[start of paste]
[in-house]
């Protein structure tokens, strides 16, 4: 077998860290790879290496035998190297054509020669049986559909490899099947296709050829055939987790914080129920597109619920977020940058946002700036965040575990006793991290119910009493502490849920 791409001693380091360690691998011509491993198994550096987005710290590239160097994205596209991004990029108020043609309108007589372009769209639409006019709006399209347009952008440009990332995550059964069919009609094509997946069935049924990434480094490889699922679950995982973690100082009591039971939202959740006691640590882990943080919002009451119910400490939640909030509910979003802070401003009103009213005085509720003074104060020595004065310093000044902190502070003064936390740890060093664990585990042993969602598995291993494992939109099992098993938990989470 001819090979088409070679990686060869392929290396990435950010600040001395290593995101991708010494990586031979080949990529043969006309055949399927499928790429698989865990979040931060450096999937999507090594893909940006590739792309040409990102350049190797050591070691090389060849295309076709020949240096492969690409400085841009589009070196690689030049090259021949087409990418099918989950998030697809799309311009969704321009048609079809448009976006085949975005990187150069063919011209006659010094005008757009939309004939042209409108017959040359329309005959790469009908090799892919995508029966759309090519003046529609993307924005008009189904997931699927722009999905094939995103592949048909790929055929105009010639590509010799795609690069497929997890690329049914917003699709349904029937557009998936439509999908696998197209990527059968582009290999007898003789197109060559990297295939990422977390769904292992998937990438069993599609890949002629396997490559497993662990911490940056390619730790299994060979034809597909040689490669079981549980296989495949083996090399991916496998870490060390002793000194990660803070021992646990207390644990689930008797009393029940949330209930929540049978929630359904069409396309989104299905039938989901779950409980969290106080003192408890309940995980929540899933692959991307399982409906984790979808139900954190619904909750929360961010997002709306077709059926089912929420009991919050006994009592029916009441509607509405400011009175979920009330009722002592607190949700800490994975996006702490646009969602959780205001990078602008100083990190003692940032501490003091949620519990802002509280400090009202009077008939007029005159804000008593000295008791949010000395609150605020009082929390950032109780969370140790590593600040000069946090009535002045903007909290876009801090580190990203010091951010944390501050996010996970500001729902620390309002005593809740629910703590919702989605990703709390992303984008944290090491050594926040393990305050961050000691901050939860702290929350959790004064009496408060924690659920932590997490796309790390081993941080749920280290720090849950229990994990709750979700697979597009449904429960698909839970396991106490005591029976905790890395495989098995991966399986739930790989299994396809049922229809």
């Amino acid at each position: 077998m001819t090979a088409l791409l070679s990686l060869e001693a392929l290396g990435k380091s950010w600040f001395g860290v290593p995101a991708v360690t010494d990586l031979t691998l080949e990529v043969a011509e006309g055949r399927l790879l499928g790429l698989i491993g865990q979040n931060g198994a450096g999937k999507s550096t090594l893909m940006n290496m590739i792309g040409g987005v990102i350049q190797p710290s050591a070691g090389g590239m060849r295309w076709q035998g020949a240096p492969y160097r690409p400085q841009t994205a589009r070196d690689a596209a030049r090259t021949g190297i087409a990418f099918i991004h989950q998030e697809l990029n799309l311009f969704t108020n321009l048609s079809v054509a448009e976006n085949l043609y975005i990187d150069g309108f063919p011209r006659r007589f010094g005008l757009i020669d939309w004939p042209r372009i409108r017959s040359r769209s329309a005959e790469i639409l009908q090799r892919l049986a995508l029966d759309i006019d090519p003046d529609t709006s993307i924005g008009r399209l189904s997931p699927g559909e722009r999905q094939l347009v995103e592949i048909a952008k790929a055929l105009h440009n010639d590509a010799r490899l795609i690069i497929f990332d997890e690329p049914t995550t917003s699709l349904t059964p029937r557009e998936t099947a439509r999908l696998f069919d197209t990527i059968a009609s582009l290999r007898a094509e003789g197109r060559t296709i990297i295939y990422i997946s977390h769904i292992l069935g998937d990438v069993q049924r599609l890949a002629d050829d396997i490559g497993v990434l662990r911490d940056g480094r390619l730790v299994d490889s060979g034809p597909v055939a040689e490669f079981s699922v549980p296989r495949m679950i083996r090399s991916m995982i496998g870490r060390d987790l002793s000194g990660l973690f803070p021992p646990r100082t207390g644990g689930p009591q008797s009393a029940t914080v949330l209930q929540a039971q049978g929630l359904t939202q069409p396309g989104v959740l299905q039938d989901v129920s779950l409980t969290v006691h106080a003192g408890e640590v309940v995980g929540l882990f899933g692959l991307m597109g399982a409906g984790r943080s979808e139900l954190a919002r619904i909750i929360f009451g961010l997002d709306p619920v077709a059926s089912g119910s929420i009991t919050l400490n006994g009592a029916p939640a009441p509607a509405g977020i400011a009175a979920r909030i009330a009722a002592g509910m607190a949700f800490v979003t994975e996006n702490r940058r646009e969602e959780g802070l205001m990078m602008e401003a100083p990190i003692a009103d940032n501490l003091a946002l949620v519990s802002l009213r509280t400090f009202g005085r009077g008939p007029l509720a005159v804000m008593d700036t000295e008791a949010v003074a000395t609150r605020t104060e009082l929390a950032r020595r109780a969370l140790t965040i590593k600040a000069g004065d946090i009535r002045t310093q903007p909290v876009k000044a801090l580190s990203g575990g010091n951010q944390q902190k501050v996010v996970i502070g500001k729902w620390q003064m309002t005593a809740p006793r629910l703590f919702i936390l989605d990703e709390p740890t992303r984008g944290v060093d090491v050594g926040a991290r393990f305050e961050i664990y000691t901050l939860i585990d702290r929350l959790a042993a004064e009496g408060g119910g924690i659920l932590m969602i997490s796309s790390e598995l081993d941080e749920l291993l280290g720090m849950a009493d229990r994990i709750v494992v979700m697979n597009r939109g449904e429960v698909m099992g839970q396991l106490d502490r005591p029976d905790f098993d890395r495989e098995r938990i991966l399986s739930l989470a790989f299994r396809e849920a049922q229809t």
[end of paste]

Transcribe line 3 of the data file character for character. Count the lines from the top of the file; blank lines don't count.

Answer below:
């Amino acid at each position: 077998m001819t090979a088409l791409l070679s990686l060869e001693a392929l290396g990435k380091s950010w600040f001395g860290v290593p995101a991708v360690t010494d990586l031979t691998l080949e990529v043969a011509e006309g055949r399927l790879l499928g790429l698989i491993g865990q979040n931060g198994a450096g999937k999507s550096t090594l893909m940006n290496m590739i792309g040409g987005v990102i350049q190797p710290s050591a070691g090389g590239m060849r295309w076709q035998g020949a240096p492969y160097r690409p400085q841009t994205a589009r070196d690689a596209a030049r090259t021949g190297i087409a990418f099918i991004h989950q998030e697809l990029n799309l311009f969704t108020n321009l048609s079809v054509a448009e976006n085949l043609y975005i990187d150069g309108f063919p011209r006659r007589f010094g005008l757009i020669d939309w004939p042209r372009i409108r017959s040359r769209s329309a005959e790469i639409l009908q090799r892919l049986a995508l029966d759309i006019d090519p003046d529609t709006s993307i924005g008009r399209l189904s997931p699927g559909e722009r999905q094939l347009v995103e592949i048909a952008k790929a055929l105009h440009n010639d590509a010799r490899l795609i690069i497929f990332d997890e690329p049914t995550t917003s699709l349904t059964p029937r557009e998936t099947a439509r999908l696998f069919d197209t990527i059968a009609s582009l290999r007898a094509e003789g197109r060559t296709i990297i295939y990422i997946s977390h769904i292992l069935g998937d990438v069993q049924r599609l890949a002629d050829d396997i490559g497993v990434l662990r911490d940056g480094r390619l730790v299994d490889s060979g034809p597909v055939a040689e490669f079981s699922v549980p296989r495949m679950i083996r090399s991916m995982i496998g870490r060390d987790l002793s000194g990660l973690f803070p021992p646990r100082t207390g644990g689930p009591q008797s009393a029940t914080v949330l209930q929540a039971q049978g929630l359904t939202q069409p396309g989104v959740l299905q039938d989901v129920s779950l409980t969290v006691h106080a003192g408890e640590v309940v995980g929540l882990f899933g692959l991307m597109g399982a409906g984790r943080s979808e139900l954190a919002r619904i909750i929360f009451g961010l997002d709306p619920v077709a059926s089912g119910s929420i009991t919050l400490n006994g009592a029916p939640a009441p509607a509405g977020i400011a009175a979920r909030i009330a009722a002592g509910m607190a949700f800490v979003t994975e996006n702490r940058r646009e969602e959780g802070l205001m990078m602008e401003a100083p990190i003692a009103d940032n501490l003091a946002l949620v519990s802002l009213r509280t400090f009202g005085r009077g008939p007029l509720a005159v804000m008593d700036t000295e008791a949010v003074a000395t609150r605020t104060e009082l929390a950032r020595r109780a969370l140790t965040i590593k600040a000069g004065d946090i009535r002045t310093q903007p909290v876009k000044a801090l580190s990203g575990g010091n951010q944390q902190k501050v996010v996970i502070g500001k729902w620390q003064m309002t005593a809740p006793r629910l703590f919702i936390l989605d990703e709390p740890t992303r984008g944290v060093d090491v050594g926040a991290r393990f305050e961050i664990y000691t901050l939860i585990d702290r929350l959790a042993a004064e009496g408060g119910g924690i659920l932590m969602i997490s796309s790390e598995l081993d941080e749920l291993l280290g720090m849950a009493d229990r994990i709750v494992v979700m697979n597009r939109g449904e429960v698909m099992g839970q396991l106490d502490r005591p029976d905790f098993d890395r495989e098995r938990i991966l399986s739930l989470a790989f299994r396809e849920a049922q229809t």